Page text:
Through a consensus-building process based on expert panels and direct involvement of key stakeholder organizations, a set of 26 geriatrics competencies essential for mastery by the end of FM and IM residency has been defined. The competencies are designed to be context specific, performance oriented, and limited in number to promote acceptance, integration into residency curricula, and assessment. The IM/FM geriatrics competencies build on similarly developed medical student competencies in content and focus, and they comprise a critical step in the continuum of geriatrics competencies for all physicians who care for older adults.
The IM/FM geriatric competencies identify recommended essential skills and expertise needed when caring for older, rather than middle-aged, adults. They emphasize clinical areas of high morbidity and high prevalence among older patients for which current practice is often inadequate or inappropriate, as well as underemphasized in residency training—eg, identifying or avoiding adverse drug events; early recognition of delirium; and subtle presentations of common, serious disorders. Many address deficiencies in current residency training raised in the June 2009 MedPAC report, including care coordination, multidisciplinary teamwork, patient safety, interpersonal communication with special populations, and work in nonhospital settings.2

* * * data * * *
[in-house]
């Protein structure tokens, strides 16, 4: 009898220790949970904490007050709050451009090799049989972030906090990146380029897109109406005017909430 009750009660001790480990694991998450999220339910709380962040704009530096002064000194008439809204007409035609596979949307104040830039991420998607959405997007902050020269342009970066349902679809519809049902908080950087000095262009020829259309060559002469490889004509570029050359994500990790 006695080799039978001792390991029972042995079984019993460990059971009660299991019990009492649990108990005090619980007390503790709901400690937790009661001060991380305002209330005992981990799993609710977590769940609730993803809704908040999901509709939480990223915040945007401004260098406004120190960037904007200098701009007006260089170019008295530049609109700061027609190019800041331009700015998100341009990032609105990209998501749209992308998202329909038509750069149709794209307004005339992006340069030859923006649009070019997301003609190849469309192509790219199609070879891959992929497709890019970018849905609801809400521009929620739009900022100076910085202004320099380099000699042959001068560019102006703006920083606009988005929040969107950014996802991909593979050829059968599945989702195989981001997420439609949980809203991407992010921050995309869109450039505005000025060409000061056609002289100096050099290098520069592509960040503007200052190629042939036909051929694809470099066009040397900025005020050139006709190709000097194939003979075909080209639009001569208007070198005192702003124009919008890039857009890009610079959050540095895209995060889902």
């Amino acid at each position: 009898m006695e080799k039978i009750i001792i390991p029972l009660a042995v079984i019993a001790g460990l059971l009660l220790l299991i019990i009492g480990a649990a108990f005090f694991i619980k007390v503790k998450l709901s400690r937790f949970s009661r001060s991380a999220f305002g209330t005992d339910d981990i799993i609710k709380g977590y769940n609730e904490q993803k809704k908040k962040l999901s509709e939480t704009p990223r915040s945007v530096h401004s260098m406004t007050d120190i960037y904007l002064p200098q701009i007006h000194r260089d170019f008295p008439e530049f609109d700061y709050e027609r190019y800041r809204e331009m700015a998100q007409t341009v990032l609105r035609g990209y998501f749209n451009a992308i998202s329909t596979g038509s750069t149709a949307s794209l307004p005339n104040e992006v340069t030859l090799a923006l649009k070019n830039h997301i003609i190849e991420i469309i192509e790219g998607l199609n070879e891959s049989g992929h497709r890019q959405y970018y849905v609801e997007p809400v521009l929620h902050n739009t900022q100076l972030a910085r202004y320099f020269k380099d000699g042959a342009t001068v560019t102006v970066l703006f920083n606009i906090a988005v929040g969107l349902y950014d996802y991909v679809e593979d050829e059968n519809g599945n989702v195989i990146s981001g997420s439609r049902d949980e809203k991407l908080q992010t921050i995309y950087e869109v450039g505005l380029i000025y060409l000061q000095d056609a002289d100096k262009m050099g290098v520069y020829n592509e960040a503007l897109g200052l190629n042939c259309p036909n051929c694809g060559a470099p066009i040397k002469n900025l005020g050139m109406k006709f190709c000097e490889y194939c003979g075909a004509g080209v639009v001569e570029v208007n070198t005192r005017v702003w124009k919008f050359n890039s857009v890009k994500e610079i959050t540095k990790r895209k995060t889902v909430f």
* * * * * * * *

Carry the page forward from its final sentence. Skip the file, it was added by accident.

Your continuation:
Several features of the IM/FM geriatrics competencies are worth highlighting. Although the content areas covered in the IM/FM competencies are nearly identical to the content areas in the medical student geriatrics competencies,4
the competencies themselves reflect a movement from knowledge-oriented to performance-oriented competencies. For example, under the medication management domain, although medical students are expected to “(i)dentify medications…that should be avoided or used with caution in older adults and explain the potential problems associated with each,” residents are expected to apply this knowledge “(w)hen prescribing drugs which present high risk for adverse events and interactions…”. Similarly, under the complex or chronic illness domain, although medical students are expected to “generate a differential diagnosis based on recognition of the unique presentations of common conditions in older adults…”, residents are expected to apply this knowledge “in evaluating adults with undifferentiated illness…”.